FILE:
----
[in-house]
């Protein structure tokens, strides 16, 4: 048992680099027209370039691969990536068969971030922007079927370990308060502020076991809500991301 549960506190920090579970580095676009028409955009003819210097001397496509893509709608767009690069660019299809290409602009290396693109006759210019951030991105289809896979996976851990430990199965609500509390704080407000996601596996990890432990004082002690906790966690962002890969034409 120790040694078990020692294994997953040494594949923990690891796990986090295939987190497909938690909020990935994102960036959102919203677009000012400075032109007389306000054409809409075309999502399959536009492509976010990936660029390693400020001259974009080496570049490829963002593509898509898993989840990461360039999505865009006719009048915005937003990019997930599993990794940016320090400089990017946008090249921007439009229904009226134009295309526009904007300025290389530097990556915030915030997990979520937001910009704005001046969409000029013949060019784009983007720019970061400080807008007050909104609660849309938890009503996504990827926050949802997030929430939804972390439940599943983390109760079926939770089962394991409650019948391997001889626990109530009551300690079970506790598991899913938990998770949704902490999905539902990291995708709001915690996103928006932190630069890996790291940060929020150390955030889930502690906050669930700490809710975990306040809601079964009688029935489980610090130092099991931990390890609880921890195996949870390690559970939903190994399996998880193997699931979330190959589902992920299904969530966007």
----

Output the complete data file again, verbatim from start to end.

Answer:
[in-house]
């Protein structure tokens, strides 16, 4: 048992680099027209370039691969990536068969971030922007079927370990308060502020076991809500991301 549960506190920090579970580095676009028409955009003819210097001397496509893509709608767009690069660019299809290409602009290396693109006759210019951030991105289809896979996976851990430990199965609500509390704080407000996601596996990890432990004082002690906790966690962002890969034409 120790040694078990020692294994997953040494594949923990690891796990986090295939987190497909938690909020990935994102960036959102919203677009000012400075032109007389306000054409809409075309999502399959536009492509976010990936660029390693400020001259974009080496570049490829963002593509898509898993989840990461360039999505865009006719009048915005937003990019997930599993990794940016320090400089990017946008090249921007439009229904009226134009295309526009904007300025290389530097990556915030915030997990979520937001910009704005001046969409000029013949060019784009983007720019970061400080807008007050909104609660849309938890009503996504990827926050949802997030929430939804972390439940599943983390109760079926939770089962394991409650019948391997001889626990109530009551300690079970506790598991899913938990998770949704902490999905539902990291995708709001915690996103928006932190630069890996790291940060929020150390955030889930502690906050669930700490809710975990306040809601079964009688029935489980610090130092099991931990390890609880921890195996949870390690559970939903190994399996998880193997699931979330190959589902992920299904969530966007």